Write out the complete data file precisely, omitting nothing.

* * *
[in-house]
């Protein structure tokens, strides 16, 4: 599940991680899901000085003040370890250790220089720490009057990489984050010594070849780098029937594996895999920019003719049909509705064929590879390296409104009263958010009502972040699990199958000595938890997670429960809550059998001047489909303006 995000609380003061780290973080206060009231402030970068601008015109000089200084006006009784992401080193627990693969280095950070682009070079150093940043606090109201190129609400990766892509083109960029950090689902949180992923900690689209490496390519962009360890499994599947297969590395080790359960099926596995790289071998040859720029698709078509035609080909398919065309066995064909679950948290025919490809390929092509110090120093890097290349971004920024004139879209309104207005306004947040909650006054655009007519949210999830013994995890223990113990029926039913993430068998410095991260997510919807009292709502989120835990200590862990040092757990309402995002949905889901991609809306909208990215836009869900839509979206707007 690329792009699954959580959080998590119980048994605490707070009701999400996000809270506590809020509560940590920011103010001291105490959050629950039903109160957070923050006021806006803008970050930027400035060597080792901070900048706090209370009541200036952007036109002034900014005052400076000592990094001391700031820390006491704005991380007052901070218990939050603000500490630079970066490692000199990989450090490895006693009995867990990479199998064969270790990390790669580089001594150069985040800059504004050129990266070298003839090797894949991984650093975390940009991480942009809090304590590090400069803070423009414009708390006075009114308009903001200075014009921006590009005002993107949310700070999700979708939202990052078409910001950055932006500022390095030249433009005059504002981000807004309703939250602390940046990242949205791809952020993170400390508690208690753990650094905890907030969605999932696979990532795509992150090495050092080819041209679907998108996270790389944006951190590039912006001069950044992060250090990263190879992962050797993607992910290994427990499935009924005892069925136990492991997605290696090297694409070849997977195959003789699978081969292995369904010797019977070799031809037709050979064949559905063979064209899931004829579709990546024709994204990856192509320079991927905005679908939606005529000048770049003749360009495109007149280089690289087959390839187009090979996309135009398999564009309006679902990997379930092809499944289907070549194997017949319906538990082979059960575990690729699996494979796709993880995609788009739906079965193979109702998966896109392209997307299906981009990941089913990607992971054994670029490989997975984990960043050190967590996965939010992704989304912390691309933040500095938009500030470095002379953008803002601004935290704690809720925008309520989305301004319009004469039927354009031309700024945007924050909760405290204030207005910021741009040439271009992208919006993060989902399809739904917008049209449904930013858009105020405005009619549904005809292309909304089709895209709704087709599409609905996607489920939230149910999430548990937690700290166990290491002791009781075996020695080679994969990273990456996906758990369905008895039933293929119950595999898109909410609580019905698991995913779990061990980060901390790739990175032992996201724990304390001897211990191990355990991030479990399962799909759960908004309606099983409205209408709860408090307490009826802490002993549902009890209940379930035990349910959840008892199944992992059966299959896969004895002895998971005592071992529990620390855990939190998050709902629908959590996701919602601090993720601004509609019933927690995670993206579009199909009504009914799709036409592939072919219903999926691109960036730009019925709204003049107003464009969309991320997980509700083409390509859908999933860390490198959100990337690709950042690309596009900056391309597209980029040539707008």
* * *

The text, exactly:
[in-house]
């Protein structure tokens, strides 16, 4: 599940991680899901000085003040370890250790220089720490009057990489984050010594070849780098029937594996895999920019003719049909509705064929590879390296409104009263958010009502972040699990199958000595938890997670429960809550059998001047489909303006 995000609380003061780290973080206060009231402030970068601008015109000089200084006006009784992401080193627990693969280095950070682009070079150093940043606090109201190129609400990766892509083109960029950090689902949180992923900690689209490496390519962009360890499994599947297969590395080790359960099926596995790289071998040859720029698709078509035609080909398919065309066995064909679950948290025919490809390929092509110090120093890097290349971004920024004139879209309104207005306004947040909650006054655009007519949210999830013994995890223990113990029926039913993430068998410095991260997510919807009292709502989120835990200590862990040092757990309402995002949905889901991609809306909208990215836009869900839509979206707007 690329792009699954959580959080998590119980048994605490707070009701999400996000809270506590809020509560940590920011103010001291105490959050629950039903109160957070923050006021806006803008970050930027400035060597080792901070900048706090209370009541200036952007036109002034900014005052400076000592990094001391700031820390006491704005991380007052901070218990939050603000500490630079970066490692000199990989450090490895006693009995867990990479199998064969270790990390790669580089001594150069985040800059504004050129990266070298003839090797894949991984650093975390940009991480942009809090304590590090400069803070423009414009708390006075009114308009903001200075014009921006590009005002993107949310700070999700979708939202990052078409910001950055932006500022390095030249433009005059504002981000807004309703939250602390940046990242949205791809952020993170400390508690208690753990650094905890907030969605999932696979990532795509992150090495050092080819041209679907998108996270790389944006951190590039912006001069950044992060250090990263190879992962050797993607992910290994427990499935009924005892069925136990492991997605290696090297694409070849997977195959003789699978081969292995369904010797019977070799031809037709050979064949559905063979064209899931004829579709990546024709994204990856192509320079991927905005679908939606005529000048770049003749360009495109007149280089690289087959390839187009090979996309135009398999564009309006679902990997379930092809499944289907070549194997017949319906538990082979059960575990690729699996494979796709993880995609788009739906079965193979109702998966896109392209997307299906981009990941089913990607992971054994670029490989997975984990960043050190967590996965939010992704989304912390691309933040500095938009500030470095002379953008803002601004935290704690809720925008309520989305301004319009004469039927354009031309700024945007924050909760405290204030207005910021741009040439271009992208919006993060989902399809739904917008049209449904930013858009105020405005009619549904005809292309909304089709895209709704087709599409609905996607489920939230149910999430548990937690700290166990290491002791009781075996020695080679994969990273990456996906758990369905008895039933293929119950595999898109909410609580019905698991995913779990061990980060901390790739990175032992996201724990304390001897211990191990355990991030479990399962799909759960908004309606099983409205209408709860408090307490009826802490002993549902009890209940379930035990349910959840008892199944992992059966299959896969004895002895998971005592071992529990620390855990939190998050709902629908959590996701919602601090993720601004509609019933927690995670993206579009199909009504009914799709036409592939072919219903999926691109960036730009019925709204003049107003464009969309991320997980509700083409390509859908999933860390490198959100990337690709950042690309596009900056391309597209980029040539707008």